Background: Attention deficit hyperactivity disorder (ADHD) is a common neurodevelopmental disorder in childhood. The psychostimulant methylphenidate is the most frequently used medication to treat it. Several studies have investigated the benefits of methylphenidate, showing possible favourable effects on ADHD symptoms, but the true magnitude of the effect is unknown. Concerning adverse events associated with the treatment, our systematic review of randomised clinical trials (RCTs) demonstrated no increase in serious adverse events, but a high proportion of participants suffered a range of non-serious adverse events.
Objectives: To assess the adverse events associated with methylphenidate treatment for children and adolescents with ADHD in non-randomised studies.
Search methods: In January 2016, we searched CENTRAL, MEDLINE, Embase, PsycINFO, CINAHL, 12 other databases and two trials registers. We also checked reference lists and contacted authors and pharmaceutical companies to identify additional studies.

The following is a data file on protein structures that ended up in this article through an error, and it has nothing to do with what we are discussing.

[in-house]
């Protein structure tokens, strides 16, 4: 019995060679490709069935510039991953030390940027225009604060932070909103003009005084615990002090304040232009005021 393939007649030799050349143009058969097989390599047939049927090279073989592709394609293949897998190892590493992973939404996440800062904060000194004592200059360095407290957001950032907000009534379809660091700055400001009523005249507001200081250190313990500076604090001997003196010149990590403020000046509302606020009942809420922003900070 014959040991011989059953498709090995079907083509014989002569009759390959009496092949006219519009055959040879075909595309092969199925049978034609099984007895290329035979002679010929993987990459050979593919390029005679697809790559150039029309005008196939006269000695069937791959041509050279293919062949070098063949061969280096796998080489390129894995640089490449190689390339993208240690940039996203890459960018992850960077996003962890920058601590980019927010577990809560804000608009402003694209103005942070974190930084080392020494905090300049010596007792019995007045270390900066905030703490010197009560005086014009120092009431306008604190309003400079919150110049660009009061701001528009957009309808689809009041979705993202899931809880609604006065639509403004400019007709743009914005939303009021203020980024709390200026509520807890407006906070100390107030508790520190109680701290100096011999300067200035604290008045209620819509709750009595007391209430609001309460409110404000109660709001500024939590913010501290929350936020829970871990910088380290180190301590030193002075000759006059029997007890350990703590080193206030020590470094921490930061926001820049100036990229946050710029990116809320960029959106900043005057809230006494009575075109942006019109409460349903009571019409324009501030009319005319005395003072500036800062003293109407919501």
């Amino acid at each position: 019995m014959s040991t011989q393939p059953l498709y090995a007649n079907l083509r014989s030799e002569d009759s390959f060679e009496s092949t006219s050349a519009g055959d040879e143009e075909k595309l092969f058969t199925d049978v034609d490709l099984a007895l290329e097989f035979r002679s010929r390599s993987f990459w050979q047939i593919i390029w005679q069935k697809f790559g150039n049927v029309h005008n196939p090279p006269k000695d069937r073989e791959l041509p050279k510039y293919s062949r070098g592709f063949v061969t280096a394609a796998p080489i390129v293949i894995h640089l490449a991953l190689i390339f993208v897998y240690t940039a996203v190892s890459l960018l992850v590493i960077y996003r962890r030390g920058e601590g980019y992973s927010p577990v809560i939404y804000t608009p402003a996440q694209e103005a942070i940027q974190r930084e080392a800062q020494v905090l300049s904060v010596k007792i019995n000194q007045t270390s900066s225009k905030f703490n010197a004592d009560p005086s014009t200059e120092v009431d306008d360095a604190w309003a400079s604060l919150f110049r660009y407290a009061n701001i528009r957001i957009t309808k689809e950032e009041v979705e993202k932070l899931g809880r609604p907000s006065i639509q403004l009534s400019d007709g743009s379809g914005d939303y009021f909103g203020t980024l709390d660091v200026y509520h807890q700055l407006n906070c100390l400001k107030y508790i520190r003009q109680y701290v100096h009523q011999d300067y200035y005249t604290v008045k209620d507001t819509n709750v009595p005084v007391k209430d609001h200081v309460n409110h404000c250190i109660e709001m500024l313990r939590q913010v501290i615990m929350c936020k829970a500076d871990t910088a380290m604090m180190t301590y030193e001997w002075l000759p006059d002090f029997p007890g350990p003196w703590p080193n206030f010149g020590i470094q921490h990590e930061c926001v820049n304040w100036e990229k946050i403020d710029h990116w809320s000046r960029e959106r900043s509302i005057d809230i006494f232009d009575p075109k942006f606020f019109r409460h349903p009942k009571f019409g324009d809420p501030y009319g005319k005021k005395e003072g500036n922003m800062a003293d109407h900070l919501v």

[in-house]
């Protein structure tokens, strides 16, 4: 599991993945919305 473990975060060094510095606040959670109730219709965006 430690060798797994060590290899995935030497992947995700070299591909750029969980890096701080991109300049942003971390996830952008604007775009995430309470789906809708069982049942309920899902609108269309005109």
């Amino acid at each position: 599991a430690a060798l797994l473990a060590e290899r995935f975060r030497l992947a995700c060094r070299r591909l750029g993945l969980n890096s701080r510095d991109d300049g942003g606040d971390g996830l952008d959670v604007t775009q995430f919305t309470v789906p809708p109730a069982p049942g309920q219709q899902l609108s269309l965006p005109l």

Selection criteria: We included non-randomised study designs. These comprised comparative and non-comparative cohort studies, patient-control studies, patient reports/series and cross-sectional studies of methylphenidate administered at any dosage or formulation. We also included methylphenidate groups from RCTs assessing methylphenidate versus other interventions for ADHD as well as data from follow-up periods in RCTs. Participants had to have an ADHD diagnosis (from the 3rd to the 5th edition of the Diagnostic and Statistical Manual of Mental Disorders or the 9th or 10th edition of theInternational Classification of Diseases, with or without comorbid diagnoses. We required that at least 75% of participants had a normal intellectual capacity (intelligence quotient of more than 70 points) and were aged below 20 years. We excluded studies that used another ADHD drug as a co-intervention.